Grocers on Wheels
Grocers on Wheels has a longer history, according to co-founder Demetrius Hunter.
“My dad, with his mule and cart, back in the Depression – he and his brother ... sold directly to southeast Raleigh residents,” Hunter said. “I worked with him for 10 years, and that was helpful to me.”
His father’s example led Hunter and Anita Woodley to start Grocers on Wheels in 2013, taking produce for sale into a southeast Raleigh area when its only supermarket closed – leaving the area a food desert.
Hunter said his prices are “affordable and convenient” – he takes advantage of relationships with growers his father developed over the years. Grocers on Wheels makes deliveries, but its main model is driving up with a truck load of produce and setting up shop on the spot.
“Our food is just as fresh as the farm,” he said.
He’s made trips into Durham in the past – there’s a regular stop each fourth Thursday, 5:30 to 6:30 p.m. at the Sisters Network on Fayetteville Street – but with the Whole Foods grant he and Woodley are adding the Durham Arts Council, noon to 4 p.m., each third Thursday (starting this week) and Healing with CAARE, noon to 3 p.m., each fourth Wednesday (starting Feb. 24).
“We are still adding places in our expansion and learning where we are most needed in Durham,” Woodley said.
Price and convenience are two benefits programs such as Veggie Van and Grocers have to offer.
“I eat mostly vegetables. It’s good for you,” said Joy Albright, who came from Hillsborough to the Veggie Van at the Durham library last week. Otherwise, fresh produce is hard to find for what she pays at the mobile market.
“It’s really convenient for me,” said Jan Martell, who was shopping at the library last week. “I just live a couple of blocks (away), and I can go to the library and get vegetables at the same time.”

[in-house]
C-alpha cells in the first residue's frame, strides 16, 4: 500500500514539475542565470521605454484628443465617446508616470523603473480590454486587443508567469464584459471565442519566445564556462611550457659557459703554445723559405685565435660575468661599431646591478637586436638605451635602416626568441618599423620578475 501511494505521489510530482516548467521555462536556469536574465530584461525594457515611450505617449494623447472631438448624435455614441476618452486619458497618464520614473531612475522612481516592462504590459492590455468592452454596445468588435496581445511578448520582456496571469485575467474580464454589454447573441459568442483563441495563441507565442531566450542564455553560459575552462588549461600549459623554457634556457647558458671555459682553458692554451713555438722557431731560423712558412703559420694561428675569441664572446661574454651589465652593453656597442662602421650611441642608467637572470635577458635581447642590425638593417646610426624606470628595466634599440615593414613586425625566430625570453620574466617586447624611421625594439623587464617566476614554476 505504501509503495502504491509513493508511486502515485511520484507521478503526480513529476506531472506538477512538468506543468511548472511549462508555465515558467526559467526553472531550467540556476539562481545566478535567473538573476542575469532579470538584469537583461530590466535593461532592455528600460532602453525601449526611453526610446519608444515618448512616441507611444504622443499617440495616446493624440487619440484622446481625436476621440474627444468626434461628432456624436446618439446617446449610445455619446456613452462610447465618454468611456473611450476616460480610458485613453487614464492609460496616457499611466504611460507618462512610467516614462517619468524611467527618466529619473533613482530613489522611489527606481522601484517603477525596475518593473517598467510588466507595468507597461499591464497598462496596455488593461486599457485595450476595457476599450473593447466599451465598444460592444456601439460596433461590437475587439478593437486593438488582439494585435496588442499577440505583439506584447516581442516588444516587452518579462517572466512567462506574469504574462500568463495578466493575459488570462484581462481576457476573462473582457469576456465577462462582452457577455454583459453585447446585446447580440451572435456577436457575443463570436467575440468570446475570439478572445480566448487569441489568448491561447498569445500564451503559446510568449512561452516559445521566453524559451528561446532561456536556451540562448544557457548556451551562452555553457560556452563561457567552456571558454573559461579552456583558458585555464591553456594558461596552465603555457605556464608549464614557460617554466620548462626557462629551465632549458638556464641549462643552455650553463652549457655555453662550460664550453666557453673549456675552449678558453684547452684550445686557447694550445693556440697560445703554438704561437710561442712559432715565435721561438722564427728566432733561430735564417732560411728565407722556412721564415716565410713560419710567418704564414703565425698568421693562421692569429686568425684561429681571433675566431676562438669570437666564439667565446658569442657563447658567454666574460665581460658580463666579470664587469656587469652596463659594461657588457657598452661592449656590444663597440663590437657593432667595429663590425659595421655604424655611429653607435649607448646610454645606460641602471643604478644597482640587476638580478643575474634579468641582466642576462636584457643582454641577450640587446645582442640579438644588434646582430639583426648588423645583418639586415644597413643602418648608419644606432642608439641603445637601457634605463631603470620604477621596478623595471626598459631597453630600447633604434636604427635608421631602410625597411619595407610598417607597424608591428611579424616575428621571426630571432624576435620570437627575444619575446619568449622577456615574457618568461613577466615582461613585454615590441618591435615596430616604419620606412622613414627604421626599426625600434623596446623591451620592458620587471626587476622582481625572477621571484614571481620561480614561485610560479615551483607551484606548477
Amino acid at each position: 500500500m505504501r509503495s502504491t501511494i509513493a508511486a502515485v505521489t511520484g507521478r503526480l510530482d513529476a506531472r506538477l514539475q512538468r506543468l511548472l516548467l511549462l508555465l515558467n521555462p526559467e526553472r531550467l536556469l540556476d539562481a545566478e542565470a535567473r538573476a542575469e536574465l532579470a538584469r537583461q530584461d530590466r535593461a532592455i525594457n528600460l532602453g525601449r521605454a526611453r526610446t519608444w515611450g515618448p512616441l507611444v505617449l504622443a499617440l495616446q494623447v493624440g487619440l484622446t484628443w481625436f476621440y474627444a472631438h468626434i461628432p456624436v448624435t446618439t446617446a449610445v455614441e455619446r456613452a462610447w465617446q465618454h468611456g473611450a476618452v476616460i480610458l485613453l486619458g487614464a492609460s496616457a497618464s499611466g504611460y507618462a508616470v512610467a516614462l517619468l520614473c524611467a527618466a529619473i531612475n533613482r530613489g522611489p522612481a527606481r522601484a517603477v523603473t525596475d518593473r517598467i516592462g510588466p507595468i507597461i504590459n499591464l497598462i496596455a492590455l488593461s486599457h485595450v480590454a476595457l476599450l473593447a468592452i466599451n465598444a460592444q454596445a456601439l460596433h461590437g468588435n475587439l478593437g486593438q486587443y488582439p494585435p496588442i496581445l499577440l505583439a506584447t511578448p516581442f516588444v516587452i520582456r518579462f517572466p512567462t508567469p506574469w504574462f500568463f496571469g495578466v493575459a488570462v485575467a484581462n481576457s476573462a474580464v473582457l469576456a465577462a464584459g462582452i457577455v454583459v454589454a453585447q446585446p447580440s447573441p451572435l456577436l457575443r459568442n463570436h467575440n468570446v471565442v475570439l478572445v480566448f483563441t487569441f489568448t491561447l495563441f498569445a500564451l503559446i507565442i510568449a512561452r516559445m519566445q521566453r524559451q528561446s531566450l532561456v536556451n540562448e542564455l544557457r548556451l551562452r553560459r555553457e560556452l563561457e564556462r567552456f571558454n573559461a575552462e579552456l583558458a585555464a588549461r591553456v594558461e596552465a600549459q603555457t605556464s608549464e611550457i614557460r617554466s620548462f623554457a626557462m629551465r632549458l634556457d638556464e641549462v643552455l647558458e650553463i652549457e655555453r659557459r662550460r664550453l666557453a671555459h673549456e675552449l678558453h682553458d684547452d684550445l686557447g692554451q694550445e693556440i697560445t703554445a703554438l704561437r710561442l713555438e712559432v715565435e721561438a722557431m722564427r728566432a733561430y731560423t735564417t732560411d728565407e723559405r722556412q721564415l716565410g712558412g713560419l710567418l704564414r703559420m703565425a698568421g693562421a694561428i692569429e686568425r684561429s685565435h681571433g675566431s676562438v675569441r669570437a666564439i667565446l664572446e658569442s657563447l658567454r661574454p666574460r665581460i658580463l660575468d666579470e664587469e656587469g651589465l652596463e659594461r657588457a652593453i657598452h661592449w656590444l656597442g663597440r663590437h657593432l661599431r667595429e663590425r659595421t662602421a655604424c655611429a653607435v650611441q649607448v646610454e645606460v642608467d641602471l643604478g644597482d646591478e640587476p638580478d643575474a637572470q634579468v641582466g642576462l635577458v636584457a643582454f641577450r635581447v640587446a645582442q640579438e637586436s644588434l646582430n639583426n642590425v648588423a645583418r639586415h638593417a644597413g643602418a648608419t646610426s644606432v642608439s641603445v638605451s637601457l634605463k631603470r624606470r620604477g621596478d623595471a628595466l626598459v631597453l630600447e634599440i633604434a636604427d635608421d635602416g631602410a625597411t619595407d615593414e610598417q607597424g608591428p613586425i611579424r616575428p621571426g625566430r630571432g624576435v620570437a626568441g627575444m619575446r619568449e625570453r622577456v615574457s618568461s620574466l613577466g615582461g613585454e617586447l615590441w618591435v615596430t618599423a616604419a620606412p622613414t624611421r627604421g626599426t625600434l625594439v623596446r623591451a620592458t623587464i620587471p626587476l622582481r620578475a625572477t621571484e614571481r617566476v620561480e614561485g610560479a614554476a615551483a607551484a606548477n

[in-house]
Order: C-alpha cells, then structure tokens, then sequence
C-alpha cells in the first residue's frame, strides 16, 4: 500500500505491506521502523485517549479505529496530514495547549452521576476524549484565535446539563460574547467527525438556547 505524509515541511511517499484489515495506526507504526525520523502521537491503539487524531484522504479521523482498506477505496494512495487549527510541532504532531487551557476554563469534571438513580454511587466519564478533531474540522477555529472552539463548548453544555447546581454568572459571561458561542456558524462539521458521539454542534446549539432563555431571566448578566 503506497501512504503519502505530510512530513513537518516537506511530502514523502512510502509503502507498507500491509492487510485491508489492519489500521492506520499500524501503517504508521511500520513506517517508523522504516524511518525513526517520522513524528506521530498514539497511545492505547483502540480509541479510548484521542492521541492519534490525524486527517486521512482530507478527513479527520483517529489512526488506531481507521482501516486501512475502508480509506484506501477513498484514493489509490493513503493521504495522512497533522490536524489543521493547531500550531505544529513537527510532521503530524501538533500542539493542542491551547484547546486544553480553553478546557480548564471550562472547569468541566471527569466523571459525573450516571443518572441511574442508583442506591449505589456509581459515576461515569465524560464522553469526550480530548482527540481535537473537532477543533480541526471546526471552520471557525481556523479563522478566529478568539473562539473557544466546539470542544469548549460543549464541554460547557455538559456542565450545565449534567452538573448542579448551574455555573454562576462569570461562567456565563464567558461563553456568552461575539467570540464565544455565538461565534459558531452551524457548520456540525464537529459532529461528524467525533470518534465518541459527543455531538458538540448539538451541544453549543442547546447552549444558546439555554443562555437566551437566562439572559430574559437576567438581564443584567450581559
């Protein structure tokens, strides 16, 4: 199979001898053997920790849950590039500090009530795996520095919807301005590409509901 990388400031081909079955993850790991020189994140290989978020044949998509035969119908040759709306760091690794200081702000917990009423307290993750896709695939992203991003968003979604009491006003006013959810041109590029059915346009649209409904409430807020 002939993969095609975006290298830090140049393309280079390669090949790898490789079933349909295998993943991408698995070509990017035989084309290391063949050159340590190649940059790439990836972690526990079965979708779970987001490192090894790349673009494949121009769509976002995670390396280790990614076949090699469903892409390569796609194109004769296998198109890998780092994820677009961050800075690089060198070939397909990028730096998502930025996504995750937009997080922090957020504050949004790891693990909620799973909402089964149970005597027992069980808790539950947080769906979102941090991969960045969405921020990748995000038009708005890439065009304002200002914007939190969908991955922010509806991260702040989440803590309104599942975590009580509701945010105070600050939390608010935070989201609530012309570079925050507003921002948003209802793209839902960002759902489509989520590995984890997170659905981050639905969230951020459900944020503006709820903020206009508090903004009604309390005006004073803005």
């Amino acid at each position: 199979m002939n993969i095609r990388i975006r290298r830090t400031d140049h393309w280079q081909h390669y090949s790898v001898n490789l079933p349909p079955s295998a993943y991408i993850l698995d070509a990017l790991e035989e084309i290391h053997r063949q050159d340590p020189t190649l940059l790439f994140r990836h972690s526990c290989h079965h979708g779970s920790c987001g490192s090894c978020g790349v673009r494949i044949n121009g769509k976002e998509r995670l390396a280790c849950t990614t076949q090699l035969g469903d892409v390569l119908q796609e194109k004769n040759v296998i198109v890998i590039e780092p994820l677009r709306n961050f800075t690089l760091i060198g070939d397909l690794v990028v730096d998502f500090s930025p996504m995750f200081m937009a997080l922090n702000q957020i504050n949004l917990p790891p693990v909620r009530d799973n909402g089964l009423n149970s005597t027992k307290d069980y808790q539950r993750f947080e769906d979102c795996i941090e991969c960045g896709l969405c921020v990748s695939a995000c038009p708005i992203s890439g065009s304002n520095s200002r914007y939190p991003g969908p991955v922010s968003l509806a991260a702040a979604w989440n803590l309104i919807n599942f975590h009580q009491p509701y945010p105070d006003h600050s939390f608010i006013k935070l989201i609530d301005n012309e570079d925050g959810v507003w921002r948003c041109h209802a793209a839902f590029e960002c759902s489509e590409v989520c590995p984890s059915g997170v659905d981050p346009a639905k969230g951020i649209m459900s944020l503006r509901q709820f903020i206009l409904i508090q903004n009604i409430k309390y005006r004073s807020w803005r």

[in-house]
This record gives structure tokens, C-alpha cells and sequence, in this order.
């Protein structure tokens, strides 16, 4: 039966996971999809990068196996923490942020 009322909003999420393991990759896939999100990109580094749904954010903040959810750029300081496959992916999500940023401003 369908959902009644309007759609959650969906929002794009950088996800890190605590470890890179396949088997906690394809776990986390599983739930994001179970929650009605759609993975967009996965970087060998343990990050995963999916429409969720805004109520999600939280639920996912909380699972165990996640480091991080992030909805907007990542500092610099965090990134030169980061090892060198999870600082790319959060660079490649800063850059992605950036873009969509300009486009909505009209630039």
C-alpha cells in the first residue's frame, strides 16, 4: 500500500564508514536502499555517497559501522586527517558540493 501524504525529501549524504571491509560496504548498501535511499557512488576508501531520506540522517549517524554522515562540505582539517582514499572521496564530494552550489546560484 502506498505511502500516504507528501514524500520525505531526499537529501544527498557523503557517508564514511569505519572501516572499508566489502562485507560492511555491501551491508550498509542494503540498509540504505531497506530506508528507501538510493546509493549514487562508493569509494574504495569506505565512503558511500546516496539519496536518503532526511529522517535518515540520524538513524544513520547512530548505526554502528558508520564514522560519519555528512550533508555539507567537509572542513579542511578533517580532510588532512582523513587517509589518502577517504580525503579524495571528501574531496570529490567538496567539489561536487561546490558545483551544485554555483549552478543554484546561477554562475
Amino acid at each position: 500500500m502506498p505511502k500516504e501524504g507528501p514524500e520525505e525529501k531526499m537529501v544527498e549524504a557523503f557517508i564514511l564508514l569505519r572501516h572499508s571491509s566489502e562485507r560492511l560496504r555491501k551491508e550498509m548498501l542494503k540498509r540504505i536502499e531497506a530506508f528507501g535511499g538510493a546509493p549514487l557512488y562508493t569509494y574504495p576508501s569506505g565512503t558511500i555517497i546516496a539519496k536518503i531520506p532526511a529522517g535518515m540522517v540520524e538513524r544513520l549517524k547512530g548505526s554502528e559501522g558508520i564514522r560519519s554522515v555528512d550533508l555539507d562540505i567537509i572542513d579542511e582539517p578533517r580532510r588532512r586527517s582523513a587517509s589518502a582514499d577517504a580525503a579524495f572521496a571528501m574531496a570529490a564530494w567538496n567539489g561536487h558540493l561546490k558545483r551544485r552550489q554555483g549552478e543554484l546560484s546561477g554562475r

Programs such as Veggie Van and Grocers on Wheels “are really great and far-reaching,” said Wanona Satcher of the city’s Neighborhood Improvement Services department, who is working on a “food strategy” for Durham.
“To have mobile units actually go into neighborhoods of need makes it a lot easier to get the food there,” Satcher said. “Especially in food deserts.”
Durham has a lot of food deserts, said Warnock, at the county health department. A U.S. Department of Agriculture online map ( nando.com/deserts) shows much of inner-city Durham as a low-income area without nearby sources of fresh produce.
That makes fresh-food access a concern for the health department, which is taking various approaches to improve the situation.
“You typically don’t think of going into these gas stations and finding a whole lot of healthy food, so we’re trying to partner with different convenience stores to increase people’s access,” Warnock said.
And last week, the health department’s prenatal clinic began writing prescriptions for fresh food, which expecting mothers can fill at the Veggie Van for a $2.50 co-pay. The pilot project is paid for with money from a state Public Health Association endowment.
“As a health department, we can’t get people food, but we can help the agencies that do,” Warnock said. “We’ve been working on it for a number of years – it’s just now all coming together.”